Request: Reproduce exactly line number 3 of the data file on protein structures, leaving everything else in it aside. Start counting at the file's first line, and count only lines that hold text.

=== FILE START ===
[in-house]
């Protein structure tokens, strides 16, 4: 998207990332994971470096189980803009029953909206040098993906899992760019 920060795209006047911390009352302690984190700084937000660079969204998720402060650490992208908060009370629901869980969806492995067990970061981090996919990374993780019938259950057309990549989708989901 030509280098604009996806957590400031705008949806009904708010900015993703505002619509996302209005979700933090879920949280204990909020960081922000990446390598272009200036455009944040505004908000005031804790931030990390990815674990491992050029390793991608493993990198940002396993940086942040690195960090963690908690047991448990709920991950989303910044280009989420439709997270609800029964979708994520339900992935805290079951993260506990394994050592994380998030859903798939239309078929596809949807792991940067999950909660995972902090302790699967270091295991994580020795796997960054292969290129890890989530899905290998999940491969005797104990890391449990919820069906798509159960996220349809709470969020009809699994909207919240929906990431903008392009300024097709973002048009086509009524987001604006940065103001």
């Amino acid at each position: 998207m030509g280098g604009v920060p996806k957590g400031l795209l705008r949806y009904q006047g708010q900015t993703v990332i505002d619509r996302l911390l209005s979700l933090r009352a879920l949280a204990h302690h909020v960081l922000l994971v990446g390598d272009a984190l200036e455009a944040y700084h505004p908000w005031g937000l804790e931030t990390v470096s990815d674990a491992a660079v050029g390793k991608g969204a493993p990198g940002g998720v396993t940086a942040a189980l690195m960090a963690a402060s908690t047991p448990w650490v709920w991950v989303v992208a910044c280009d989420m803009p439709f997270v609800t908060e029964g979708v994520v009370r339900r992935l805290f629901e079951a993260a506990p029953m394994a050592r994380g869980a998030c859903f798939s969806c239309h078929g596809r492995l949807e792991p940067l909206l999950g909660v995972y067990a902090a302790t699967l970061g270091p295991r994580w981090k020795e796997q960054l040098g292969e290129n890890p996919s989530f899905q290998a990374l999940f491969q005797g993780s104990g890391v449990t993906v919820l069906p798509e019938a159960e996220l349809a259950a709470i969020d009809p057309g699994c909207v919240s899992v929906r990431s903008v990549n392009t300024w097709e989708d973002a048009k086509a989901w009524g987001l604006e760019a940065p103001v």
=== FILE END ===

């Amino acid at each position: 998207m030509g280098g604009v920060p996806k957590g400031l795209l705008r949806y009904q006047g708010q900015t993703v990332i505002d619509r996302l911390l209005s979700l933090r009352a879920l949280a204990h302690h909020v960081l922000l994971v990446g390598d272009a984190l200036e455009a944040y700084h505004p908000w005031g937000l804790e931030t990390v470096s990815d674990a491992a660079v050029g390793k991608g969204a493993p990198g940002g998720v396993t940086a942040a189980l690195m960090a963690a402060s908690t047991p448990w650490v709920w991950v989303v992208a910044c280009d989420m803009p439709f997270v609800t908060e029964g979708v994520v009370r339900r992935l805290f629901e079951a993260a506990p029953m394994a050592r994380g869980a998030c859903f798939s969806c239309h078929g596809r492995l949807e792991p940067l909206l999950g909660v995972y067990a902090a302790t699967l970061g270091p295991r994580w981090k020795e796997q960054l040098g292969e290129n890890p996919s989530f899905q290998a990374l999940f491969q005797g993780s104990g890391v449990t993906v919820l069906p798509e019938a159960e996220l349809a259950a709470i969020d009809p057309g699994c909207v919240s899992v929906r990431s903008v990549n392009t300024w097709e989708d973002a048009k086509a989901w009524g987001l604006e760019a940065p103001v």